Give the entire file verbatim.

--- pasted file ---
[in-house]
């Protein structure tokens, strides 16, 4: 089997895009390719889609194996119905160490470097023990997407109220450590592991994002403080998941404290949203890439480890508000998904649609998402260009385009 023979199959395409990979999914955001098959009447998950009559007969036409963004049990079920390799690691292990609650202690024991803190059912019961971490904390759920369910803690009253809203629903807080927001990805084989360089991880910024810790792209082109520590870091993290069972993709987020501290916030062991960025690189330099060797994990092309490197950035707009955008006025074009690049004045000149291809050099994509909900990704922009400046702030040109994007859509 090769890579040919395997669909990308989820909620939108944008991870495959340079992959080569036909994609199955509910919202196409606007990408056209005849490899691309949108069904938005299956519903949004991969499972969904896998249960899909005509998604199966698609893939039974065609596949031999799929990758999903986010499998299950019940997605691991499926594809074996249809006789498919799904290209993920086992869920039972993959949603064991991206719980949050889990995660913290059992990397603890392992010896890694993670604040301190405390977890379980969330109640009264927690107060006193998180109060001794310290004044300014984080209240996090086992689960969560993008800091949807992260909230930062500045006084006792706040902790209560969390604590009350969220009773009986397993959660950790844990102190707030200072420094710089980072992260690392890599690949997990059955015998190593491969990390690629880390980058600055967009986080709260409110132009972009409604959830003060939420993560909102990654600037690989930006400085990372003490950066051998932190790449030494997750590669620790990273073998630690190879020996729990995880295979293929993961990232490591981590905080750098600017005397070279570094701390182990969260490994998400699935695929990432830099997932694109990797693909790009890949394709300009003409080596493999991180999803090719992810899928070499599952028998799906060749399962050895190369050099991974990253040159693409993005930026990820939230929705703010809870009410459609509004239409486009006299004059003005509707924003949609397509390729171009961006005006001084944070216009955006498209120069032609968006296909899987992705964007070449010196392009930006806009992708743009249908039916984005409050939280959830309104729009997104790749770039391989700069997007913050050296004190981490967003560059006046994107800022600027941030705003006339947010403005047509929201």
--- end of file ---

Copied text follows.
[in-house]
């Protein structure tokens, strides 16, 4: 089997895009390719889609194996119905160490470097023990997407109220450590592991994002403080998941404290949203890439480890508000998904649609998402260009385009 023979199959395409990979999914955001098959009447998950009559007969036409963004049990079920390799690691292990609650202690024991803190059912019961971490904390759920369910803690009253809203629903807080927001990805084989360089991880910024810790792209082109520590870091993290069972993709987020501290916030062991960025690189330099060797994990092309490197950035707009955008006025074009690049004045000149291809050099994509909900990704922009400046702030040109994007859509 090769890579040919395997669909990308989820909620939108944008991870495959340079992959080569036909994609199955509910919202196409606007990408056209005849490899691309949108069904938005299956519903949004991969499972969904896998249960899909005509998604199966698609893939039974065609596949031999799929990758999903986010499998299950019940997605691991499926594809074996249809006789498919799904290209993920086992869920039972993959949603064991991206719980949050889990995660913290059992990397603890392992010896890694993670604040301190405390977890379980969330109640009264927690107060006193998180109060001794310290004044300014984080209240996090086992689960969560993008800091949807992260909230930062500045006084006792706040902790209560969390604590009350969220009773009986397993959660950790844990102190707030200072420094710089980072992260690392890599690949997990059955015998190593491969990390690629880390980058600055967009986080709260409110132009972009409604959830003060939420993560909102990654600037690989930006400085990372003490950066051998932190790449030494997750590669620790990273073998630690190879020996729990995880295979293929993961990232490591981590905080750098600017005397070279570094701390182990969260490994998400699935695929990432830099997932694109990797693909790009890949394709300009003409080596493999991180999803090719992810899928070499599952028998799906060749399962050895190369050099991974990253040159693409993005930026990820939230929705703010809870009410459609509004239409486009006299004059003005509707924003949609397509390729171009961006005006001084944070216009955006498209120069032609968006296909899987992705964007070449010196392009930006806009992708743009249908039916984005409050939280959830309104729009997104790749770039391989700069997007913050050296004190981490967003560059006046994107800022600027941030705003006339947010403005047509929201």